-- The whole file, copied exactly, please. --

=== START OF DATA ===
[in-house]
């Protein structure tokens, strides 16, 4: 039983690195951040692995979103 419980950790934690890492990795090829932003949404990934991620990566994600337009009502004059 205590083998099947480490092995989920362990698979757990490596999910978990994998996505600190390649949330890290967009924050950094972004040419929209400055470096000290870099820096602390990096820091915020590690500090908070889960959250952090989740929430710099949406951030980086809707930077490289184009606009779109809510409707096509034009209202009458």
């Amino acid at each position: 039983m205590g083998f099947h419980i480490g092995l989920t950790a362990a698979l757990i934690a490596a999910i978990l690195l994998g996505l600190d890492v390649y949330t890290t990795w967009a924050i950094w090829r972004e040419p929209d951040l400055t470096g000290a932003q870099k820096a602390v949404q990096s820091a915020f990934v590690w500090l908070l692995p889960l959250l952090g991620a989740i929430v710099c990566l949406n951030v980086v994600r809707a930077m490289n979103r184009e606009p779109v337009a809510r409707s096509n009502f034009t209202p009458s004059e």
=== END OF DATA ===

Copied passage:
[in-house]
């Protein structure tokens, strides 16, 4: 039983690195951040692995979103 419980950790934690890492990795090829932003949404990934991620990566994600337009009502004059 205590083998099947480490092995989920362990698979757990490596999910978990994998996505600190390649949330890290967009924050950094972004040419929209400055470096000290870099820096602390990096820091915020590690500090908070889960959250952090989740929430710099949406951030980086809707930077490289184009606009779109809510409707096509034009209202009458």
């Amino acid at each position: 039983m205590g083998f099947h419980i480490g092995l989920t950790a362990a698979l757990i934690a490596a999910i978990l690195l994998g996505l600190d890492v390649y949330t890290t990795w967009a924050i950094w090829r972004e040419p929209d951040l400055t470096g000290a932003q870099k820096a602390v949404q990096s820091a915020f990934v590690w500090l908070l692995p889960l959250l952090g991620a989740i929430v710099c990566l949406n951030v980086v994600r809707a930077m490289n979103r184009e606009p779109v337009a809510r409707s096509n009502f034009t209202p009458s004059e």